Job Openings Are Rising While U.S. Workers Continue to Quit in Droves

Job Openings Are Rising While U.S. Workers Continue to Quit in Droves

Job opportunities grew marginally in December, but the number of Americans leaving the labor market remained higher despite a decline from historic highs.

According to the Labor Department's Job Openings and Labor Turnover Survey, there were 10.9 million empty jobs in December, up from 10.6 million in November. The rate of job opportunities remained stable at 6.8 percent.

Based on FactSet's poll of economists, about 10.3 million job opportunities were anticipated in November.

"The job market is rather robust in this region," said Scott Brown, chief economist at Raymond James.

Accommodation and food service, information, non-durable products manufacturing, and state and local government education all had significant increases in job opportunities. Jobs in banking and insurance, as well as wholesale commerce, have fallen.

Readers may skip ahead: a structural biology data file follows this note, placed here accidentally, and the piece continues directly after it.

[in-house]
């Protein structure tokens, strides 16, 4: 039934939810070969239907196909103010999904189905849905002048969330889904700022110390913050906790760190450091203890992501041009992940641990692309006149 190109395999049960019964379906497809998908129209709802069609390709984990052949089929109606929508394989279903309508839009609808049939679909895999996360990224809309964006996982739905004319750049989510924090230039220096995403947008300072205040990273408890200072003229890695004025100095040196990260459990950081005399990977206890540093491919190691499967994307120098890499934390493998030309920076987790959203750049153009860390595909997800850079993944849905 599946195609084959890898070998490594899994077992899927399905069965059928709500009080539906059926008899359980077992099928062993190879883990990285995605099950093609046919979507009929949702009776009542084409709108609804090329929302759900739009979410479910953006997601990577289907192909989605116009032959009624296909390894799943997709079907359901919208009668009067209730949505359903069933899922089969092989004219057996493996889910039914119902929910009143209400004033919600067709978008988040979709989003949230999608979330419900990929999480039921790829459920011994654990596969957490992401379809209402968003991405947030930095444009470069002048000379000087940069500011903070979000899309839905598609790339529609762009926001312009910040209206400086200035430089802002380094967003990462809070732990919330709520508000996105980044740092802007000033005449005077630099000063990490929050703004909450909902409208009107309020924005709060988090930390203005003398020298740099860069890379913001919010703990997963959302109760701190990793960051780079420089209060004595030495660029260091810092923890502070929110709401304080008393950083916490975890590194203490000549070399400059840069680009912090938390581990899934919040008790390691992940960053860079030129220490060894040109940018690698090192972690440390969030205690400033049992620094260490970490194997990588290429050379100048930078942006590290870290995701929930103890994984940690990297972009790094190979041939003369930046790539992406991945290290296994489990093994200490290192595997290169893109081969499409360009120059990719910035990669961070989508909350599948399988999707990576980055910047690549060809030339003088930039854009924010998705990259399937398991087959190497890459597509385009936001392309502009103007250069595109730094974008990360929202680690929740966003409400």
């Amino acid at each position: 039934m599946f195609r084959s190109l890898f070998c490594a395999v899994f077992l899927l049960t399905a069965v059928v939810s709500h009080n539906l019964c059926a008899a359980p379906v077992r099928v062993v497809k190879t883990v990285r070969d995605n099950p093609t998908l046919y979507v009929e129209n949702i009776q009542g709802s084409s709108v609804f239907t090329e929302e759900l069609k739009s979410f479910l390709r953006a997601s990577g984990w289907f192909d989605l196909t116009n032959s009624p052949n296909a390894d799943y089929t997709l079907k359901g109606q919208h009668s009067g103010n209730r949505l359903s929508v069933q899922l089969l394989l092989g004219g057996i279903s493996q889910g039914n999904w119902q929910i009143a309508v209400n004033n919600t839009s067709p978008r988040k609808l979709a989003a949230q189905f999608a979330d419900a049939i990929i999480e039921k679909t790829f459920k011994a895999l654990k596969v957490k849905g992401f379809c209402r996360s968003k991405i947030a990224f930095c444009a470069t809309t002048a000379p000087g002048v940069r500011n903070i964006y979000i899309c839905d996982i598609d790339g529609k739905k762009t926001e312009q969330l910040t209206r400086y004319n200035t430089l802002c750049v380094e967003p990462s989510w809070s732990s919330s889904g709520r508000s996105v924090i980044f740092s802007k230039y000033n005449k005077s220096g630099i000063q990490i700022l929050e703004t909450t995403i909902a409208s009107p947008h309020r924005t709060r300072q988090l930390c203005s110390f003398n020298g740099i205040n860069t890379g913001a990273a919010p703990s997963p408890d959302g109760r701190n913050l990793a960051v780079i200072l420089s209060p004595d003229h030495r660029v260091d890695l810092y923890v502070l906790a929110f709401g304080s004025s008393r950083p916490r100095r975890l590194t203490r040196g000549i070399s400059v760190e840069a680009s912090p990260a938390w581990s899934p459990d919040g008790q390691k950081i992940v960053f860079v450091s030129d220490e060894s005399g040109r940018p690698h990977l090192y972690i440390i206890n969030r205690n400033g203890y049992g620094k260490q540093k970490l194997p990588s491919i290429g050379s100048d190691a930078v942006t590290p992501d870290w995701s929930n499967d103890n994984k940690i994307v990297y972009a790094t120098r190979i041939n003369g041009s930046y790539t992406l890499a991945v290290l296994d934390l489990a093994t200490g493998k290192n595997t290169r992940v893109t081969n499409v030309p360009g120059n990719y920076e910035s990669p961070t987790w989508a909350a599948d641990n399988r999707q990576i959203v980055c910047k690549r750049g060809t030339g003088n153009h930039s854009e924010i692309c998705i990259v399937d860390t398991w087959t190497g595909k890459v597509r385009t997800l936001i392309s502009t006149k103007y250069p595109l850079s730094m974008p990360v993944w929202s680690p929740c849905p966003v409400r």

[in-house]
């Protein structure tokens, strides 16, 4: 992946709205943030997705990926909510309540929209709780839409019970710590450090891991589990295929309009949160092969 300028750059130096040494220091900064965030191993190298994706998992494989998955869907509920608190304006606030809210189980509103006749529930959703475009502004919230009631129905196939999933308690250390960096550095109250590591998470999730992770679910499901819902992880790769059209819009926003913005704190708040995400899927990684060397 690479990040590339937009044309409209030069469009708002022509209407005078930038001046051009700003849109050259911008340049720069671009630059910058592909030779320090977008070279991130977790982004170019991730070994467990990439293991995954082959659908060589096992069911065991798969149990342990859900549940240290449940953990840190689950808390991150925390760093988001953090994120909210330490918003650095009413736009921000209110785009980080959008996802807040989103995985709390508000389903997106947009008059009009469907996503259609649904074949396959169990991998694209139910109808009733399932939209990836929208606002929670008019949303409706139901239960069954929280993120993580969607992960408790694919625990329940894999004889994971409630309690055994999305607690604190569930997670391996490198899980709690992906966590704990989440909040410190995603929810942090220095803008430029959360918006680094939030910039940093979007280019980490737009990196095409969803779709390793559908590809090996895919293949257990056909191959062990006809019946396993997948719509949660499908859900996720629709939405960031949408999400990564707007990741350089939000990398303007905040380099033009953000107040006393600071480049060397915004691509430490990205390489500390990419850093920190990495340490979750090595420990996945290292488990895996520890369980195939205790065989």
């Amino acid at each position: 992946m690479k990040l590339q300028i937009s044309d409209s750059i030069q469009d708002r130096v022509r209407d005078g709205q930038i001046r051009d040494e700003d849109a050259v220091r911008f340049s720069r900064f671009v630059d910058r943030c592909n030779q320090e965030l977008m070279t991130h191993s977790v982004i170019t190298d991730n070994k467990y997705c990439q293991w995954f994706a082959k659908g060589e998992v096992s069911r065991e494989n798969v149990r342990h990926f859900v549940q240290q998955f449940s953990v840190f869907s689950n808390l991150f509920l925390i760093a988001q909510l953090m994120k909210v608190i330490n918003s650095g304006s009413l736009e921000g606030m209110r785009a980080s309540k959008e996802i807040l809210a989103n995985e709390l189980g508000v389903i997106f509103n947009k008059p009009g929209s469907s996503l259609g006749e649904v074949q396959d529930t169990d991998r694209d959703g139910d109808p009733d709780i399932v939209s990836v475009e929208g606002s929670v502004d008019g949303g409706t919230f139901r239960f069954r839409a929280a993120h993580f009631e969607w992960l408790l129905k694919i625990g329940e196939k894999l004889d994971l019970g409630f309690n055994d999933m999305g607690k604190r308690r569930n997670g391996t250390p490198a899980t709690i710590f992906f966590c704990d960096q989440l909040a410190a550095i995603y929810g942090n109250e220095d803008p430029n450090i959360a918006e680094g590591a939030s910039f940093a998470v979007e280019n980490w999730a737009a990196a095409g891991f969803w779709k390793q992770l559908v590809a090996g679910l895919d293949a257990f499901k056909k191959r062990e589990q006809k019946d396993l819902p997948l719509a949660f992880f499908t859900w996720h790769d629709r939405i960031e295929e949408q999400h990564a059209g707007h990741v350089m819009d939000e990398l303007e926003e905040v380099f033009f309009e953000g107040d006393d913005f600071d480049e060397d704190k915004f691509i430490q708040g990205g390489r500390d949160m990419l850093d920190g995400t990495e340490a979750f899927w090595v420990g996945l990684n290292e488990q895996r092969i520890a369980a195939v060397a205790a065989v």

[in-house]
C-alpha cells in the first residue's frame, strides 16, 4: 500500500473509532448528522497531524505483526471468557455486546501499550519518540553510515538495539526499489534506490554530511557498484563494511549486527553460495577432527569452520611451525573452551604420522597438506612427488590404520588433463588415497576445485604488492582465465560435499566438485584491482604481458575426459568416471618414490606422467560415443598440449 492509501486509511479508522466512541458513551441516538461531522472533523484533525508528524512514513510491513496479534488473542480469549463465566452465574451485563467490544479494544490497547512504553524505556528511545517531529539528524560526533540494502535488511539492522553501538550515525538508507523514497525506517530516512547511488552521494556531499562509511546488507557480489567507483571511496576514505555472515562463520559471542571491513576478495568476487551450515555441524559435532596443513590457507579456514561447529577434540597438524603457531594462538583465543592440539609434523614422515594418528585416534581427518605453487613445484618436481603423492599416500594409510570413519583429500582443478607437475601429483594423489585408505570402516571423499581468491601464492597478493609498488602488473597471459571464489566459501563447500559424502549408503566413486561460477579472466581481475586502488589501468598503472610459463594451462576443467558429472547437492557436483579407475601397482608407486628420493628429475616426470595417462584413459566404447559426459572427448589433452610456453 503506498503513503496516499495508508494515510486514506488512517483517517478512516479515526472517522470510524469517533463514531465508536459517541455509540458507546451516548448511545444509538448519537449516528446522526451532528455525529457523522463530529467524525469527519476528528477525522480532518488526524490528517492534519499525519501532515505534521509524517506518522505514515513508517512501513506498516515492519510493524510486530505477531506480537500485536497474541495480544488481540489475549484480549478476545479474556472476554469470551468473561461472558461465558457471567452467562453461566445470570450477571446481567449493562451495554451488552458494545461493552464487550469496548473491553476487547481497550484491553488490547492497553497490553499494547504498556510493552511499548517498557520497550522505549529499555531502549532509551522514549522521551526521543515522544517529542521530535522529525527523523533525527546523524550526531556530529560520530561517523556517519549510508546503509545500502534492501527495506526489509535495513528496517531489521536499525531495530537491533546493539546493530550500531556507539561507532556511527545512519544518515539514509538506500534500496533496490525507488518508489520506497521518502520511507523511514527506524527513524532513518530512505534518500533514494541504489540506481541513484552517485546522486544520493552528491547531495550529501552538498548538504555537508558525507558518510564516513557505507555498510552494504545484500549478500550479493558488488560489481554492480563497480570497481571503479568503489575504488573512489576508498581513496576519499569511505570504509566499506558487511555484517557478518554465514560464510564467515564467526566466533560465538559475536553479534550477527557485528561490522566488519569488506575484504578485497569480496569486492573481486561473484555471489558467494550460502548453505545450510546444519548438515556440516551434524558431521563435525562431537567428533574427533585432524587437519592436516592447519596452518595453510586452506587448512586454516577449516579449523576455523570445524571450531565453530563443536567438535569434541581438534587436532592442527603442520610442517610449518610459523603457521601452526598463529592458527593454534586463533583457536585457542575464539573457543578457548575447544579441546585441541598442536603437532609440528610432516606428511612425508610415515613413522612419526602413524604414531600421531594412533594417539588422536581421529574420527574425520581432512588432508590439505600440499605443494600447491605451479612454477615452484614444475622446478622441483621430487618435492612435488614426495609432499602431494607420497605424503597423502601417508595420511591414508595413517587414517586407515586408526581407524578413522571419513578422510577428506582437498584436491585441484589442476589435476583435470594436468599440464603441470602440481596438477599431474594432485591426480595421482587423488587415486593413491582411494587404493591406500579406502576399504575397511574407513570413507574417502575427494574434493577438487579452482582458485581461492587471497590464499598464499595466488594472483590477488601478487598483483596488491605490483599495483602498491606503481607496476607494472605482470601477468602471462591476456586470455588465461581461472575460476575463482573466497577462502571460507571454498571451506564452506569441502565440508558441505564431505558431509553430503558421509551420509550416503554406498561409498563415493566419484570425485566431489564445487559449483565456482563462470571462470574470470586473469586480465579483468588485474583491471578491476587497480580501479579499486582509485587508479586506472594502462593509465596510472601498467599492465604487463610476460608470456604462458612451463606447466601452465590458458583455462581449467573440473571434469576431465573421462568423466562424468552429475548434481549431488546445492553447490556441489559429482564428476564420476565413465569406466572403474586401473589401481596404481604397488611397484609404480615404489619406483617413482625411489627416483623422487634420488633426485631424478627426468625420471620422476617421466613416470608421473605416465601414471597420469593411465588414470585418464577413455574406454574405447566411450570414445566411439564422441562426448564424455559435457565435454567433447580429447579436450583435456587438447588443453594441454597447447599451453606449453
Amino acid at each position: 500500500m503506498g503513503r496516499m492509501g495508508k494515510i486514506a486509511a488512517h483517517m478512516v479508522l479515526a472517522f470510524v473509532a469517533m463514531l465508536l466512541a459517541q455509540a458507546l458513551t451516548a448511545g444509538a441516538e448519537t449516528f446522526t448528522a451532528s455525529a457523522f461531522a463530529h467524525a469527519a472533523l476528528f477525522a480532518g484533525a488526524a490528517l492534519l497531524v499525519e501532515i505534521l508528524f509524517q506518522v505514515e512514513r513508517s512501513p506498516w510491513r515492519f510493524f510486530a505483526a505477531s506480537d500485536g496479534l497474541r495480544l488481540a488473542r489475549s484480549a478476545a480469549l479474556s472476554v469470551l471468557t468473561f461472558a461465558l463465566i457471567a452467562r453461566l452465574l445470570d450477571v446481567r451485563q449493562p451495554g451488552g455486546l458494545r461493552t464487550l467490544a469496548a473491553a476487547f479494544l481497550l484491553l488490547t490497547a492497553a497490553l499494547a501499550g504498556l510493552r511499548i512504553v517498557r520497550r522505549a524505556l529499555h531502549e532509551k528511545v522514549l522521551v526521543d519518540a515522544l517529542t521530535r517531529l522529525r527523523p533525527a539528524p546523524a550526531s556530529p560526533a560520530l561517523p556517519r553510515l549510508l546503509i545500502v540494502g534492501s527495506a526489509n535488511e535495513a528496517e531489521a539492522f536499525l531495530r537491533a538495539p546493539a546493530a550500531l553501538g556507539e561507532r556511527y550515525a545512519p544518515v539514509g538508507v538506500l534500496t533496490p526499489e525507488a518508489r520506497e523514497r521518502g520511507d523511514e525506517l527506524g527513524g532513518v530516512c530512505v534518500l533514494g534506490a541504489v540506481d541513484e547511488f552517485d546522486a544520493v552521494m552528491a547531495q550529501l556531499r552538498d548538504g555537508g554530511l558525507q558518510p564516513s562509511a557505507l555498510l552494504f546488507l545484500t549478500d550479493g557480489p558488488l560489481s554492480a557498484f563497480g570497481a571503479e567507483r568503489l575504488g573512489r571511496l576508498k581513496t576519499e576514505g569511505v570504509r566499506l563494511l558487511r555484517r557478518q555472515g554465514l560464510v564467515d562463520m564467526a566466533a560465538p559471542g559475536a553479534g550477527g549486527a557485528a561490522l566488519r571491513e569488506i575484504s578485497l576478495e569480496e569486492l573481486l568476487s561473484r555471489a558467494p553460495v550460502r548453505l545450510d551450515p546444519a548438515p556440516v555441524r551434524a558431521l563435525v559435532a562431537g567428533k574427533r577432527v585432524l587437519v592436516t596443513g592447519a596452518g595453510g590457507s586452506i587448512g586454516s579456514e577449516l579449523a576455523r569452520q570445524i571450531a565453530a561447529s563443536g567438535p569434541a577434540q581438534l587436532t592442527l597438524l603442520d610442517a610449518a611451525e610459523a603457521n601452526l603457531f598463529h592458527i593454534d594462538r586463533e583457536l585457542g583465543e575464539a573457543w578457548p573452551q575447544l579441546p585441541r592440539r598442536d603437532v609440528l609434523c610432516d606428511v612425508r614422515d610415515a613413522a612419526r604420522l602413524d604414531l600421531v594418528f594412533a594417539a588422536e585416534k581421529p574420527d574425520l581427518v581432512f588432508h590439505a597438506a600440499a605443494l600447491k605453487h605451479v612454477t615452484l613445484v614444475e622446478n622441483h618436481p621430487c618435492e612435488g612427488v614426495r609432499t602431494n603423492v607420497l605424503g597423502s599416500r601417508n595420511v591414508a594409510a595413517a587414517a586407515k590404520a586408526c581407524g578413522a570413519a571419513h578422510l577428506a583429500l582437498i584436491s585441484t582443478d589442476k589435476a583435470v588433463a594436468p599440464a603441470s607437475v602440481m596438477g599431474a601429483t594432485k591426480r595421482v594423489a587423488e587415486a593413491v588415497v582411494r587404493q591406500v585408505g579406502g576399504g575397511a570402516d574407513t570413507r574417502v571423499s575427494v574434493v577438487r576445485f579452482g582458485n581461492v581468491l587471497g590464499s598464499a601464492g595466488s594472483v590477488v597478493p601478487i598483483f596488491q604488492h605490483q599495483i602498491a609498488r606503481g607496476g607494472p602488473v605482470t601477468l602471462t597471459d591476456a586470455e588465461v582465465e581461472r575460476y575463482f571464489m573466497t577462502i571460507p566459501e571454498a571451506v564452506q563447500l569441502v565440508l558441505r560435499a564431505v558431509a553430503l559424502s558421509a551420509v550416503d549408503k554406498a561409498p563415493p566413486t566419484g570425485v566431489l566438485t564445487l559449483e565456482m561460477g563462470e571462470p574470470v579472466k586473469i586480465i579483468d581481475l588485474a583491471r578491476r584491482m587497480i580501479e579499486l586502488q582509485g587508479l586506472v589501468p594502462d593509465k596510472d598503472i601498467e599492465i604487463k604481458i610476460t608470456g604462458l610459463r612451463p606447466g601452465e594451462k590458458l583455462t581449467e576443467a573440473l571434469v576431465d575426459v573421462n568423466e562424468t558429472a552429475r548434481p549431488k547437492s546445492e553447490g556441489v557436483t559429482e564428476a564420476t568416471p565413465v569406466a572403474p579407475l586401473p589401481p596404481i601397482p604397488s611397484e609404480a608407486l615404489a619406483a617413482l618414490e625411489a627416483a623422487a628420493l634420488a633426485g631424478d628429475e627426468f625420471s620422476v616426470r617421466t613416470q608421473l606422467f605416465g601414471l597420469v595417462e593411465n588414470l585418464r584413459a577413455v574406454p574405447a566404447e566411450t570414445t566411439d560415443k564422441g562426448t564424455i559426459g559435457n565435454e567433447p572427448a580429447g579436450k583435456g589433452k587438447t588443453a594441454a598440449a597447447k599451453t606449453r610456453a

Hires fell to 6.3 million, a 333,000 reduction from November's 6.7 million, reducing the hiring rate to 4.2 percent.

"Keep in mind that these are December data. There is a lot of seasonality," Brown explained. He expects economists will have a more clear view of the data in the spring when seasonal effects begin to fade.

The number of Americans quitting their employment fell to 4.3 million in December, down from a series high of 4.5 million in November. The quits rate, a proxy for workers' inclination or capacity to leave jobs, remained stable at 2.9 percent.

The quits rate increased to 3% last month, as workers continued to quit at record rates in a tight job market. In health care and social support, housing and food services, and construction, quits declined. They expanded in the manufacture of non-durable items.

"Because wages are not keeping up with inflation, the only option for the majority of employees to increase their earnings is to locate a new company or have one foot out the door," Brown explained.

Brown said that participation remains low since some people who left the labor field during the crisis in 2020 have yet to return, while others have opted to retire early.

The layoff rate, meanwhile, fell to a series low of 0.8 percent, with 1.2 million layoffs, as firms resisted terminating workers due to the tight labor market.

Even before the epidemic, some businesses were having difficulty hiring and sought methods to attract new staff through increased salary, signing bonuses, or other advantages, Brown explained. These incentives have expanded significantly during the previous two years, he continued.